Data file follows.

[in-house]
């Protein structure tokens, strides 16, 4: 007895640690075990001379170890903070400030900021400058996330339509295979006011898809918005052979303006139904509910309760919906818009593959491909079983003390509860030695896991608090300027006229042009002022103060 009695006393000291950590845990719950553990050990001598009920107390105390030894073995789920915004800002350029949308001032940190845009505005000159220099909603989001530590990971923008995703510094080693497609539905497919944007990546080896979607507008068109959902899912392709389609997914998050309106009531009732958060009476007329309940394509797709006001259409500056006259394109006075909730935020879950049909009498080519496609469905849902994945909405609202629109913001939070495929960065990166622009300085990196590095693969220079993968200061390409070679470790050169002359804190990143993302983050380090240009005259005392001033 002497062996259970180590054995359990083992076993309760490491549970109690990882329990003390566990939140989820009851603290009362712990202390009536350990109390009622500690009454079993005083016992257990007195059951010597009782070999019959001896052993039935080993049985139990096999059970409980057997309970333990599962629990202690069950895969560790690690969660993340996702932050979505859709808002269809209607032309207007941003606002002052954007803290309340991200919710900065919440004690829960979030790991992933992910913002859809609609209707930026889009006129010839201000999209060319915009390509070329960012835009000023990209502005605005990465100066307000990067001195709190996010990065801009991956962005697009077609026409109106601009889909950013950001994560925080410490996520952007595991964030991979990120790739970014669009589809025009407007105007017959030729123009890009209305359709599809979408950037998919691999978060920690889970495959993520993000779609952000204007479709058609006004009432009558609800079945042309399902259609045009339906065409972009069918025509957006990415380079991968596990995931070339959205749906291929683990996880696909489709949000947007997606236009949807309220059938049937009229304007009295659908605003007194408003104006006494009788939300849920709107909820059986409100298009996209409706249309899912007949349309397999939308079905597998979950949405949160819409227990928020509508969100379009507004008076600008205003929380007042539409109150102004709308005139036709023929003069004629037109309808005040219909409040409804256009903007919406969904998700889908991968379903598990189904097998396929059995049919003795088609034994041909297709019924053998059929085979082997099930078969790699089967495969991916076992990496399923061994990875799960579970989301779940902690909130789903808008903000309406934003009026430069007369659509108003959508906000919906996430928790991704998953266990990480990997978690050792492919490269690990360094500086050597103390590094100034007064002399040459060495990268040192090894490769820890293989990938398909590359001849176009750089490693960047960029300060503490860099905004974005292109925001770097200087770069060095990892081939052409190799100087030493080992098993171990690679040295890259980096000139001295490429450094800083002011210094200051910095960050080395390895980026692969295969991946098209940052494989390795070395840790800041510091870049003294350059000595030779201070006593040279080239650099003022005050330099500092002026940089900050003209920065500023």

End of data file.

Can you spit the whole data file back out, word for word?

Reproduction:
[in-house]
């Protein structure tokens, strides 16, 4: 007895640690075990001379170890903070400030900021400058996330339509295979006011898809918005052979303006139904509910309760919906818009593959491909079983003390509860030695896991608090300027006229042009002022103060 009695006393000291950590845990719950553990050990001598009920107390105390030894073995789920915004800002350029949308001032940190845009505005000159220099909603989001530590990971923008995703510094080693497609539905497919944007990546080896979607507008068109959902899912392709389609997914998050309106009531009732958060009476007329309940394509797709006001259409500056006259394109006075909730935020879950049909009498080519496609469905849902994945909405609202629109913001939070495929960065990166622009300085990196590095693969220079993968200061390409070679470790050169002359804190990143993302983050380090240009005259005392001033 002497062996259970180590054995359990083992076993309760490491549970109690990882329990003390566990939140989820009851603290009362712990202390009536350990109390009622500690009454079993005083016992257990007195059951010597009782070999019959001896052993039935080993049985139990096999059970409980057997309970333990599962629990202690069950895969560790690690969660993340996702932050979505859709808002269809209607032309207007941003606002002052954007803290309340991200919710900065919440004690829960979030790991992933992910913002859809609609209707930026889009006129010839201000999209060319915009390509070329960012835009000023990209502005605005990465100066307000990067001195709190996010990065801009991956962005697009077609026409109106601009889909950013950001994560925080410490996520952007595991964030991979990120790739970014669009589809025009407007105007017959030729123009890009209305359709599809979408950037998919691999978060920690889970495959993520993000779609952000204007479709058609006004009432009558609800079945042309399902259609045009339906065409972009069918025509957006990415380079991968596990995931070339959205749906291929683990996880696909489709949000947007997606236009949807309220059938049937009229304007009295659908605003007194408003104006006494009788939300849920709107909820059986409100298009996209409706249309899912007949349309397999939308079905597998979950949405949160819409227990928020509508969100379009507004008076600008205003929380007042539409109150102004709308005139036709023929003069004629037109309808005040219909409040409804256009903007919406969904998700889908991968379903598990189904097998396929059995049919003795088609034994041909297709019924053998059929085979082997099930078969790699089967495969991916076992990496399923061994990875799960579970989301779940902690909130789903808008903000309406934003009026430069007369659509108003959508906000919906996430928790991704998953266990990480990997978690050792492919490269690990360094500086050597103390590094100034007064002399040459060495990268040192090894490769820890293989990938398909590359001849176009750089490693960047960029300060503490860099905004974005292109925001770097200087770069060095990892081939052409190799100087030493080992098993171990690679040295890259980096000139001295490429450094800083002011210094200051910095960050080395390895980026692969295969991946098209940052494989390795070395840790800041510091870049003294350059000595030779201070006593040279080239650099003022005050330099500092002026940089900050003209920065500023």